Thursday, August 7, 2008

PS 67-153: Seedling recruitment in experimental plantations in Los Tuxtlas, Veracruz, Mexico: Effects of the dispersal syndrome of the planted species

MarinéS. De la Peña, Universidad Nacional Autonoma de Mexico, Cristina Martinez-Garza, Universidad Autonoma del Estado de Morelos, and Henry F. Howe, University of Illinois-Chicago.


Deforestation due to agricultural activities is a common practice in Los Tuxtlas, Veracruz.  One way to accelerate natural succession in abandoned lands is by planting native tree species that attract animals. This can bring animal-dispersed seeds from the primary forest into the pasture. To evaluate the effect of the dispersal syndrome of planted species on the recruitment of seedlings in agricultural landscapes, twenty-four 30x30m cattle exclusions were established in 12 ha of active pastures. Eight exclusions were planted with 12 wind-dispersed species, and eight with animal-dispersed species (3 pioneers and 9 non-pioneers); the rest of the exclusions were not planted. Three censuses have been conducted for an initial assessment of background immigration before the planted trees reach maturity. In June 2007, one subplot (12x12m) of each of the 24 exclusions was evaluated.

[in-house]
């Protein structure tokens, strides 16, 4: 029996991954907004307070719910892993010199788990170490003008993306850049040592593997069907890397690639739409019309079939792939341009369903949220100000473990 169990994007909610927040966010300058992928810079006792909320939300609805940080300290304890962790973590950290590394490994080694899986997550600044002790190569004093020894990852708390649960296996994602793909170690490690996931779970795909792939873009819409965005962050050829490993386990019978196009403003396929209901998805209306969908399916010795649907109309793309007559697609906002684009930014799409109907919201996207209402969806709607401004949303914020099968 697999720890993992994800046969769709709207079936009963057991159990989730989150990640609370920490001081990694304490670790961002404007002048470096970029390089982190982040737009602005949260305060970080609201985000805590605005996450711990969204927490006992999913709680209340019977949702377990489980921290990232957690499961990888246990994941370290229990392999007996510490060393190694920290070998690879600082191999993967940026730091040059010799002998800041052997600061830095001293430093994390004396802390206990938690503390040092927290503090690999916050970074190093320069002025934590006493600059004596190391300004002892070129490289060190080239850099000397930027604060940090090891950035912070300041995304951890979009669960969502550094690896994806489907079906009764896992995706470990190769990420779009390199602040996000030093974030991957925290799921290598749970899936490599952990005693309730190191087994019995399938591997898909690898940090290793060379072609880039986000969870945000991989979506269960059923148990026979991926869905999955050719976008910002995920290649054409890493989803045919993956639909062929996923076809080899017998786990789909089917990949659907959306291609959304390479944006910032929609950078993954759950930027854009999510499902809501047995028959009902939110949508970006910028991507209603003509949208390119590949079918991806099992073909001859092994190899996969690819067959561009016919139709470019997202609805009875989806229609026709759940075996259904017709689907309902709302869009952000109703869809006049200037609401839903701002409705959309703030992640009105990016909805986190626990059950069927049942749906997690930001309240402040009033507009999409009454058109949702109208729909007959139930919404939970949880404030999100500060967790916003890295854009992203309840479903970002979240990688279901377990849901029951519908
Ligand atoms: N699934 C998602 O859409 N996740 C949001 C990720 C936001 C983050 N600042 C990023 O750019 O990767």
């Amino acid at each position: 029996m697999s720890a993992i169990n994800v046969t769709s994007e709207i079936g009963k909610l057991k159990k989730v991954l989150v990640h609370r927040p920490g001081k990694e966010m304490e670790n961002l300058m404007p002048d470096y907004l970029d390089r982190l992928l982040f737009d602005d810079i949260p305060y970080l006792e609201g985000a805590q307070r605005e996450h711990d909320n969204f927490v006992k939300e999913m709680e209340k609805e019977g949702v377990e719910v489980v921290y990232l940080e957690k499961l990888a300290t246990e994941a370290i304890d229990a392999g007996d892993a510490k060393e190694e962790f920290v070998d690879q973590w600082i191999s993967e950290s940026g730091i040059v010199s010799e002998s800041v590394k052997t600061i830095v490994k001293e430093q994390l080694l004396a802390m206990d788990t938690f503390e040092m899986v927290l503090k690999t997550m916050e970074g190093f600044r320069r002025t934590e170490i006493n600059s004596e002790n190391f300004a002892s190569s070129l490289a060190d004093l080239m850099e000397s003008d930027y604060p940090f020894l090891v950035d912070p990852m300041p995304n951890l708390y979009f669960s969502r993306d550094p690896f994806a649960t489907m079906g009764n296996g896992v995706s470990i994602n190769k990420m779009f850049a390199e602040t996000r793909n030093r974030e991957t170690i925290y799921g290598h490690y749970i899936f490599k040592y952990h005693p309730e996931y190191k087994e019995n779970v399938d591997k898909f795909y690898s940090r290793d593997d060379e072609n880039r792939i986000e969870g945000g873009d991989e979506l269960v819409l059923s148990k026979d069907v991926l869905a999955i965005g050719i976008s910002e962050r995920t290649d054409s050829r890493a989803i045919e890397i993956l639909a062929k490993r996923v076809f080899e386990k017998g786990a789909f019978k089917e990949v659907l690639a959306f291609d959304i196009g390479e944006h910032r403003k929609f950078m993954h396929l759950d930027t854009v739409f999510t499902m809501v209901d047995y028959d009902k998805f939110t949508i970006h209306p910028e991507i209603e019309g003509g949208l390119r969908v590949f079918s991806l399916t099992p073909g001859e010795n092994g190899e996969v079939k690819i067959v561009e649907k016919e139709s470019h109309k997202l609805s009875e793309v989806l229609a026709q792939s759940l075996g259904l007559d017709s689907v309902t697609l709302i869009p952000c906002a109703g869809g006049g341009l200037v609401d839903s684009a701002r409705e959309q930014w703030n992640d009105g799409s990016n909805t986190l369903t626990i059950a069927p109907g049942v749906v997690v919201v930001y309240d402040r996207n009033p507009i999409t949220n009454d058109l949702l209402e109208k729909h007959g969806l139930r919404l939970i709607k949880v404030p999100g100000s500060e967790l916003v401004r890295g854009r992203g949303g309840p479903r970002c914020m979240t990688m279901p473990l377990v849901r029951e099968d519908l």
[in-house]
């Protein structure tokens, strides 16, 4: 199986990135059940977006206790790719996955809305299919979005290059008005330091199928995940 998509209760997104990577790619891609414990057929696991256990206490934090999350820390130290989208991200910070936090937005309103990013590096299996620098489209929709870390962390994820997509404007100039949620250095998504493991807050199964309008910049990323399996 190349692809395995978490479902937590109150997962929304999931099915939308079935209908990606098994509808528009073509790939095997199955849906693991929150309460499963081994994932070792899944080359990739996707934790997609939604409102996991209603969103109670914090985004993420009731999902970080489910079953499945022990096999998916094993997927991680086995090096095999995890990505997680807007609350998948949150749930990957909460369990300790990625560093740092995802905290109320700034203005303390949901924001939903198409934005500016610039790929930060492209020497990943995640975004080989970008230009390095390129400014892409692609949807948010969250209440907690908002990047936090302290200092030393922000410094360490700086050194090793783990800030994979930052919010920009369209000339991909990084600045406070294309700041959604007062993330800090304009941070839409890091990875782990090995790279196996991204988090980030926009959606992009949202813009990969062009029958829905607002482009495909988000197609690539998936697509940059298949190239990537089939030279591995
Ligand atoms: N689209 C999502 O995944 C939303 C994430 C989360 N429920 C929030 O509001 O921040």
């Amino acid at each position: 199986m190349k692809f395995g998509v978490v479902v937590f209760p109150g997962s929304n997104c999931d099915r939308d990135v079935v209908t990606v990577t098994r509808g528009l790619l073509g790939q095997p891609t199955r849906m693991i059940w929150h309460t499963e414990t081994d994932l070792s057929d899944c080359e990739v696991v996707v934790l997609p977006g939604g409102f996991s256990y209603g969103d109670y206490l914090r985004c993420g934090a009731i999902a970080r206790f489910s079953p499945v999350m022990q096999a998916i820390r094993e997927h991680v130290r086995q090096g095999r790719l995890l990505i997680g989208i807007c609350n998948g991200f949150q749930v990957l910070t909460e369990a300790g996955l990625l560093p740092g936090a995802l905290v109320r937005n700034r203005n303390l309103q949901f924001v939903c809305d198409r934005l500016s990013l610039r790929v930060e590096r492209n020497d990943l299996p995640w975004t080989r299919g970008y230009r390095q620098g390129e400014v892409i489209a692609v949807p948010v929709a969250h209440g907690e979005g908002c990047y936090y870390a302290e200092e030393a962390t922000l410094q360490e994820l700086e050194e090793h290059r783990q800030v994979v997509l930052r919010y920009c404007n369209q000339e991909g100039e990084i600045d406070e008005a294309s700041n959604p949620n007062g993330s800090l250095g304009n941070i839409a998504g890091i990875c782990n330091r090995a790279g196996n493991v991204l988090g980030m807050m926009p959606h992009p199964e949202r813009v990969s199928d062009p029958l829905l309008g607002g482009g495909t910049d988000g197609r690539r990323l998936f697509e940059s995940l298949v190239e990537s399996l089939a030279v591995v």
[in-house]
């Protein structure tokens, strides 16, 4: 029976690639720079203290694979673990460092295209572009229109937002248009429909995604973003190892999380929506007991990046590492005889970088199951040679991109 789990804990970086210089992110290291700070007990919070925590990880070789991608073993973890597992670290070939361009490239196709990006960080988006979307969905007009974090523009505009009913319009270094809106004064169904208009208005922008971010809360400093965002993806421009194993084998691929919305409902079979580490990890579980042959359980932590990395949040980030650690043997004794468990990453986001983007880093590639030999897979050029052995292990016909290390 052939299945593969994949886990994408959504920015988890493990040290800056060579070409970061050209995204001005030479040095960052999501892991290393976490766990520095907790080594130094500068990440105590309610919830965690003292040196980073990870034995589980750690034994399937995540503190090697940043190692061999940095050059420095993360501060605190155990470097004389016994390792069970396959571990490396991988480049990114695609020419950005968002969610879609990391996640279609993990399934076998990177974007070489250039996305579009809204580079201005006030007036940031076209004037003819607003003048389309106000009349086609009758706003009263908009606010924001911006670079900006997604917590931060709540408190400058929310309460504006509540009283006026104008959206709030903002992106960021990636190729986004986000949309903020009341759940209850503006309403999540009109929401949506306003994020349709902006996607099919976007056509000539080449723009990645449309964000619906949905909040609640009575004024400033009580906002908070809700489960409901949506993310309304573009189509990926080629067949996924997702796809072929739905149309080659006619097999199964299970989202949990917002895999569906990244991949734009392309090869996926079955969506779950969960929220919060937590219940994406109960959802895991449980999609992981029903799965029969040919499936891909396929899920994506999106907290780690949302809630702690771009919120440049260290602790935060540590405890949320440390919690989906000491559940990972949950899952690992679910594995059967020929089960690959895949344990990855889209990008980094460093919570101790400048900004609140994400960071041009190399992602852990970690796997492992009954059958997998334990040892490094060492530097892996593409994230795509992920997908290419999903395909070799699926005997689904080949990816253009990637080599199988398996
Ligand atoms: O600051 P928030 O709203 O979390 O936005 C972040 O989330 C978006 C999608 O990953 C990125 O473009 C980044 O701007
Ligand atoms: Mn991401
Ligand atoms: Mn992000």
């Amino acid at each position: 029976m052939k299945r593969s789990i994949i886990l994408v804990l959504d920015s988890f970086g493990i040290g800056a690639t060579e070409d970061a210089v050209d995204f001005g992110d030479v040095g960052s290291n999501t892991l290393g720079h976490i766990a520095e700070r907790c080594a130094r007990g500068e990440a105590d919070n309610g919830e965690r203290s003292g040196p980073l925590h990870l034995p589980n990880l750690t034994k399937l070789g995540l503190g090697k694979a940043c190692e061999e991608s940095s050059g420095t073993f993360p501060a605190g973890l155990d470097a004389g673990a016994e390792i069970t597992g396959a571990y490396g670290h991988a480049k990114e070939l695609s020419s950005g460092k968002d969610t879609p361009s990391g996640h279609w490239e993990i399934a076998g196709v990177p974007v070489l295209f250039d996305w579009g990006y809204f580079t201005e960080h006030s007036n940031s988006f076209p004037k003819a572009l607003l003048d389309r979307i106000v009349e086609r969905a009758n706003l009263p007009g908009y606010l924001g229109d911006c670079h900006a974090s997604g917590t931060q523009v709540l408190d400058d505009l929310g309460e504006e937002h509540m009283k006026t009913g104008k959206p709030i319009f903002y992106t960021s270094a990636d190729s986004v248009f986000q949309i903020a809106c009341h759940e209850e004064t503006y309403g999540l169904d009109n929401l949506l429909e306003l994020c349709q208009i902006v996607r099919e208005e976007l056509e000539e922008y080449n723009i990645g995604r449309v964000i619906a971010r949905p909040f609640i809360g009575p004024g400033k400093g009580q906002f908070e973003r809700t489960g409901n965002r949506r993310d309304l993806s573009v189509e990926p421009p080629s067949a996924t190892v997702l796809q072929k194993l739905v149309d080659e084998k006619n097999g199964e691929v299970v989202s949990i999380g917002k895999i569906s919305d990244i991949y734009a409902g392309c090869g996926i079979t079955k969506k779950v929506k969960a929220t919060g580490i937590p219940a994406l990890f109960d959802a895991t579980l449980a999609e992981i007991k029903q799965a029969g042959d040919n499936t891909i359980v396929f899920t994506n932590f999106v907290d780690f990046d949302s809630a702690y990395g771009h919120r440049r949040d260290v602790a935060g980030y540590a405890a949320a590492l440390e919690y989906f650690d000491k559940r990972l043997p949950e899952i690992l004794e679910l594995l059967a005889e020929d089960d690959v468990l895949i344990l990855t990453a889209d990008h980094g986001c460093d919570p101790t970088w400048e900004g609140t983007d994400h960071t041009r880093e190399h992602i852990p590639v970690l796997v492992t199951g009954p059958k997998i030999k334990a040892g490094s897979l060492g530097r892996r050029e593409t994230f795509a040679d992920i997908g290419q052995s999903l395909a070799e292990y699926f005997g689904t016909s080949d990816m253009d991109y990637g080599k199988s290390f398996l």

Results/Conclusions Eighteen woody species were recruited with a density of 0.03 seedlings/m2, which represent only 6% of the total richness of woody species of the primary forest of Los Tuxtlas. In October 2007, following a severe and much extended 2007 dry season, four subplots of each exclusion were included. Twenty-eight woody species were recruited, while the density decreased to 0.015 seedlings/m2.  In February 2008, 31 species were recruited with a density of 0.022 seedlings/m2.  Seedlings of Bursera simaruba, were by far the most abundant species (24% of the total recruits), followed by Tetrorchidium rotundatum, Heliocarpus appendiculatus and Cecropia obtusifolia (each representing 7% of the total recruits). Most of the species were pioneers (68%) and animal-dispersed species (79%). Later, the composition of the arriving species is expected to change from pioneers to late-successional species. By contrast, for plots at least 100m away from the closest forest, where > 70% of the species are animal-dispersed, colonization of wind-dispersed species is likely remote. The highest increment in growth was observed for Trema micrantha in height (14.56 cm/month) and for Carica papaya in diameter (7.20 mm/month). Only 13% of the recruits died or were not found. This extremely low density agrees with low seed rain of forest species in pastures. Bursera is common in the landscape because it is the primary species used for living fences in the region. Heliocarpus and Cecropia are the most common pioneer species in the region, and their arrival is likely.  The creation of patches of forest distributed across open areas can reestablish the flow of plants and animals across the landscape.